European Parliament resolution
on the Commission Communication on Europe and Asia:
"A Strategic Framework for Enhanced Partnerships"


September 5th, 2002

  Paragraphs referring to Taiwan:
  The European Parliament, [...]

- having regard to its various resolutions on China, Hong Kong, Macao, Taiwan, Japan, North and South Korea, India, Sri Lanka, Pakistan, Bangladesh, Nepal, Bhutan, Afghanistan, Mongolia, the ASEAN countries and Australia,

H. having regard to the economic relations with Taiwan as the 13th largest trading partner of the EU, and the strong willingness of Taipei to have closer ties with the EU,

9. Stresses that the fact that countries such as India and Taiwan are excluded from ASEM deprives the forum of the benefits of the contribution that two democratic countries whose economies are among the most dynamic in Asia could make;

10. Urges the Council and Commission therefore to find ways to associate India, other Asian countries and Taiwan in ASEM to help foster economic growth and democracy in the region;

16. Recommends that the political pillar of the ASEM process should include a comprehensive approach on conflict prevention and peace keeping, e.g. supporting political dialogue between North and South Korea, as well as between the People’s Republic of China and Taiwan on the question of Taiwan; and urges the Commission to propose that a dialogue be started within ASEM on security matters with a view to defining conflict prevention mechanisms;

17. Expresses its concern at the arms build-up between China and Taiwan; urges both sides to de-escalate the arms build-up, and in particular for China to withdraw missiles in the coastal provinces across the Taiwan Straits;

24. Welcomes the announcement that new Delegations are to be opened in Malaysia, Singapore, Cambodia, Laos and Nepal, and reiterates its demand for the opening of a trade office in Taiwan in parallel with the other new offices in Asia (as was asked for by the European Parliament in its latest resolution on China) and regrets the fact that the – clearly necessary – opening of a Delegation in Kabul has taken up many of the resources originally provided for; regrets the “relatively modest size of Community assistance to Asia”1; awaits the expected review of the ALA Regulation but, while respecting the need to make certain budgetary choices, urges the joint budgetary authority not to strengthen funding in one region at the expense of other regions;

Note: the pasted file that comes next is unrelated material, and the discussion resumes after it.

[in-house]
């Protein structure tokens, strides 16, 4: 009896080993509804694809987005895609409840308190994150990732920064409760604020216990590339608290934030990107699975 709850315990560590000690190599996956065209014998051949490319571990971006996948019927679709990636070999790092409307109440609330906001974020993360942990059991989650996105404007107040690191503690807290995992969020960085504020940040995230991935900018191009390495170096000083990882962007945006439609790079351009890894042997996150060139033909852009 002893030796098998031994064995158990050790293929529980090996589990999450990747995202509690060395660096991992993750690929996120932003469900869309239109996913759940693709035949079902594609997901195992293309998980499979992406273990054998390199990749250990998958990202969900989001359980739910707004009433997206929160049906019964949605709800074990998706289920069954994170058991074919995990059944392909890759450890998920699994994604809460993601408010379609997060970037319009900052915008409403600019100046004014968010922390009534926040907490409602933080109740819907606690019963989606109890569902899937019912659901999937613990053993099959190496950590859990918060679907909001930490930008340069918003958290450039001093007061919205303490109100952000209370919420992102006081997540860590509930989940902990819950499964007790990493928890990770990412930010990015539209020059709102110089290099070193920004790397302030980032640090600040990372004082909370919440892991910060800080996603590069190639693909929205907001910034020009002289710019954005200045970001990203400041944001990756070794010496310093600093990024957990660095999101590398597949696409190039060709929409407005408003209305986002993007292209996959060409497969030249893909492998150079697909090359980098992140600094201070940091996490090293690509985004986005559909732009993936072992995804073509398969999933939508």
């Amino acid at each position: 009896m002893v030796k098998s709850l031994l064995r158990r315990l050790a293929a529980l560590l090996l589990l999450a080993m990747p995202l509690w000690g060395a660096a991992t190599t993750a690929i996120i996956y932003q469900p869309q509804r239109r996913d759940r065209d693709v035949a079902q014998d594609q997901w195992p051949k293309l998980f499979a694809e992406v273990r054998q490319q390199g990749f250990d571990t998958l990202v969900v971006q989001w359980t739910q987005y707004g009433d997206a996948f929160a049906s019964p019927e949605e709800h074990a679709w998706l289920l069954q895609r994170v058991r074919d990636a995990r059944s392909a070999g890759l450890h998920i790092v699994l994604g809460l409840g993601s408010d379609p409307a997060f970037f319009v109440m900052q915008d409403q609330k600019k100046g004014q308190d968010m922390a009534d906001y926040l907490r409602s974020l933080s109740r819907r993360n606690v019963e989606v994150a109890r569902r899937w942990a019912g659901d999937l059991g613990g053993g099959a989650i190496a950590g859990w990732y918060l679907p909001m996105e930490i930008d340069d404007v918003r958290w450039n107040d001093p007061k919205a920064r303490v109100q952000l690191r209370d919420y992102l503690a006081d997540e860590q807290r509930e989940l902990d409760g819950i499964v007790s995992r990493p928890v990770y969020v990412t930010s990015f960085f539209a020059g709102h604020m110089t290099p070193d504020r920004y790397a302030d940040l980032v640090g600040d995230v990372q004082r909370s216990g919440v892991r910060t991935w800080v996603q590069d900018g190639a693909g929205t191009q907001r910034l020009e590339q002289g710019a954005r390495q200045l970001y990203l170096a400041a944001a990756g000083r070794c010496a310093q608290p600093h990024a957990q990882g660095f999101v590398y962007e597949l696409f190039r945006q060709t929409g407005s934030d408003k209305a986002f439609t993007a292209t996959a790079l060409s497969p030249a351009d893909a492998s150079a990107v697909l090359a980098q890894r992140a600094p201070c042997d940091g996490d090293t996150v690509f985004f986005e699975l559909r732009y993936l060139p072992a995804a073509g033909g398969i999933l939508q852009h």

25. Calls on the Commission to initiate the process of negotiation which will lead to an EU-Taiwan free trade agreement;

37. In view of the ongoing democratisation in a number of Asian countries, recognises in particular the importance of the democratic process in Taiwan and the results of the December 2001 parliamentary elections, and emphasises that a peaceful resolution to the Taiwan question is crucial if political and economic stability in the region are to be maintained; urges the Council and Member States of the EU to honour their commitment to the fundamental rights of freedom to travel and therefore to issue visas to the President and all high-ranking officials of Taiwan for private visits to the European Union;

38. Recognises the need to cooperate closely with Asia in multilateral organisations, for example in combating AIDS/HIV in the region through the WHO, and therefore believes that all democracies in Asia, including Taiwan as an observer, should be able to participate in the WHO; also welcomes the recent accession of China and Taiwan to the WTO;


  Link to the original document (pdf, text pp. 35-42).

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